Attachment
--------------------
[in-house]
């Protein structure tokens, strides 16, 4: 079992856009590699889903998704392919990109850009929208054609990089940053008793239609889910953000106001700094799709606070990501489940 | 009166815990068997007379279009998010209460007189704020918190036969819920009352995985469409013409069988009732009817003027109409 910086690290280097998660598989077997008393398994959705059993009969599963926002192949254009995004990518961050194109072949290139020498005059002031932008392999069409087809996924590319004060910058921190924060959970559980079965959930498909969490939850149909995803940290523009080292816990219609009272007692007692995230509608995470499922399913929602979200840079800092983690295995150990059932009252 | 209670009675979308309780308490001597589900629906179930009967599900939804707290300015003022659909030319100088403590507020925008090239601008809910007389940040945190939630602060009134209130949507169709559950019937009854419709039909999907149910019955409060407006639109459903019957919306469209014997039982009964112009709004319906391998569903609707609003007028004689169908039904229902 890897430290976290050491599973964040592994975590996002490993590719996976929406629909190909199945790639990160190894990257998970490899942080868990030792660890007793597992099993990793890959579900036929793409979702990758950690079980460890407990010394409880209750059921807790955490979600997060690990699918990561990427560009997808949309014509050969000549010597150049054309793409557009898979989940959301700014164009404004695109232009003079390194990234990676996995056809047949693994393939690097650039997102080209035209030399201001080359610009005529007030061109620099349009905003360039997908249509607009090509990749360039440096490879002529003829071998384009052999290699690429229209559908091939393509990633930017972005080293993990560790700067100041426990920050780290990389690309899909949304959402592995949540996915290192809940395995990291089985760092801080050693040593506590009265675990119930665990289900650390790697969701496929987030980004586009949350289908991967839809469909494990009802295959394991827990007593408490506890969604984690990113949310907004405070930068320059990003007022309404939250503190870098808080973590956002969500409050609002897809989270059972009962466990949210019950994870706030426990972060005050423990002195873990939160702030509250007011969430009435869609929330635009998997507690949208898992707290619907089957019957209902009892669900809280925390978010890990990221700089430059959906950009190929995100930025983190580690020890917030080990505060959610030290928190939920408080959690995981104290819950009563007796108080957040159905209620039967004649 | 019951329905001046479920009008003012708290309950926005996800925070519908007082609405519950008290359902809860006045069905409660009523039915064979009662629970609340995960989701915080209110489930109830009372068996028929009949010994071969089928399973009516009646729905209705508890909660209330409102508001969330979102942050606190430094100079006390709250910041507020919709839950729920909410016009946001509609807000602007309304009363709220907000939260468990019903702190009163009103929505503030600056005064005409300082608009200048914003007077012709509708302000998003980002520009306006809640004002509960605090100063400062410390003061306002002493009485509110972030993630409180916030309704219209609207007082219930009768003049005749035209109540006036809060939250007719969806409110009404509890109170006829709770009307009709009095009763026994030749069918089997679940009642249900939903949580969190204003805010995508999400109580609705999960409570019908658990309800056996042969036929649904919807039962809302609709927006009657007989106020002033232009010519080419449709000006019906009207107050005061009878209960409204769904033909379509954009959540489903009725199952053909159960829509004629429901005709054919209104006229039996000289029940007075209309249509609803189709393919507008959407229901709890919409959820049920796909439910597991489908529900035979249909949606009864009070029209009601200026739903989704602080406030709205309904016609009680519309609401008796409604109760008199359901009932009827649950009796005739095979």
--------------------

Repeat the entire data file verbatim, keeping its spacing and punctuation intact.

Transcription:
[in-house]
């Protein structure tokens, strides 16, 4: 079992856009590699889903998704392919990109850009929208054609990089940053008793239609889910953000106001700094799709606070990501489940 | 009166815990068997007379279009998010209460007189704020918190036969819920009352995985469409013409069988009732009817003027109409 910086690290280097998660598989077997008393398994959705059993009969599963926002192949254009995004990518961050194109072949290139020498005059002031932008392999069409087809996924590319004060910058921190924060959970559980079965959930498909969490939850149909995803940290523009080292816990219609009272007692007692995230509608995470499922399913929602979200840079800092983690295995150990059932009252 | 209670009675979308309780308490001597589900629906179930009967599900939804707290300015003022659909030319100088403590507020925008090239601008809910007389940040945190939630602060009134209130949507169709559950019937009854419709039909999907149910019955409060407006639109459903019957919306469209014997039982009964112009709004319906391998569903609707609003007028004689169908039904229902 890897430290976290050491599973964040592994975590996002490993590719996976929406629909190909199945790639990160190894990257998970490899942080868990030792660890007793597992099993990793890959579900036929793409979702990758950690079980460890407990010394409880209750059921807790955490979600997060690990699918990561990427560009997808949309014509050969000549010597150049054309793409557009898979989940959301700014164009404004695109232009003079390194990234990676996995056809047949693994393939690097650039997102080209035209030399201001080359610009005529007030061109620099349009905003360039997908249509607009090509990749360039440096490879002529003829071998384009052999290699690429229209559908091939393509990633930017972005080293993990560790700067100041426990920050780290990389690309899909949304959402592995949540996915290192809940395995990291089985760092801080050693040593506590009265675990119930665990289900650390790697969701496929987030980004586009949350289908991967839809469909494990009802295959394991827990007593408490506890969604984690990113949310907004405070930068320059990003007022309404939250503190870098808080973590956002969500409050609002897809989270059972009962466990949210019950994870706030426990972060005050423990002195873990939160702030509250007011969430009435869609929330635009998997507690949208898992707290619907089957019957209902009892669900809280925390978010890990990221700089430059959906950009190929995100930025983190580690020890917030080990505060959610030290928190939920408080959690995981104290819950009563007796108080957040159905209620039967004649 | 019951329905001046479920009008003012708290309950926005996800925070519908007082609405519950008290359902809860006045069905409660009523039915064979009662629970609340995960989701915080209110489930109830009372068996028929009949010994071969089928399973009516009646729905209705508890909660209330409102508001969330979102942050606190430094100079006390709250910041507020919709839950729920909410016009946001509609807000602007309304009363709220907000939260468990019903702190009163009103929505503030600056005064005409300082608009200048914003007077012709509708302000998003980002520009306006809640004002509960605090100063400062410390003061306002002493009485509110972030993630409180916030309704219209609207007082219930009768003049005749035209109540006036809060939250007719969806409110009404509890109170006829709770009307009709009095009763026994030749069918089997679940009642249900939903949580969190204003805010995508999400109580609705999960409570019908658990309800056996042969036929649904919807039962809302609709927006009657007989106020002033232009010519080419449709000006019906009207107050005061009878209960409204769904033909379509954009959540489903009725199952053909159960829509004629429901005709054919209104006229039996000289029940007075209309249509609803189709393919507008959407229901709890919409959820049920796909439910597991489908529900035979249909949606009864009070029209009601200026739903989704602080406030709205309904016609009680519309609401008796409604109760008199359901009932009827649950009796005739095979």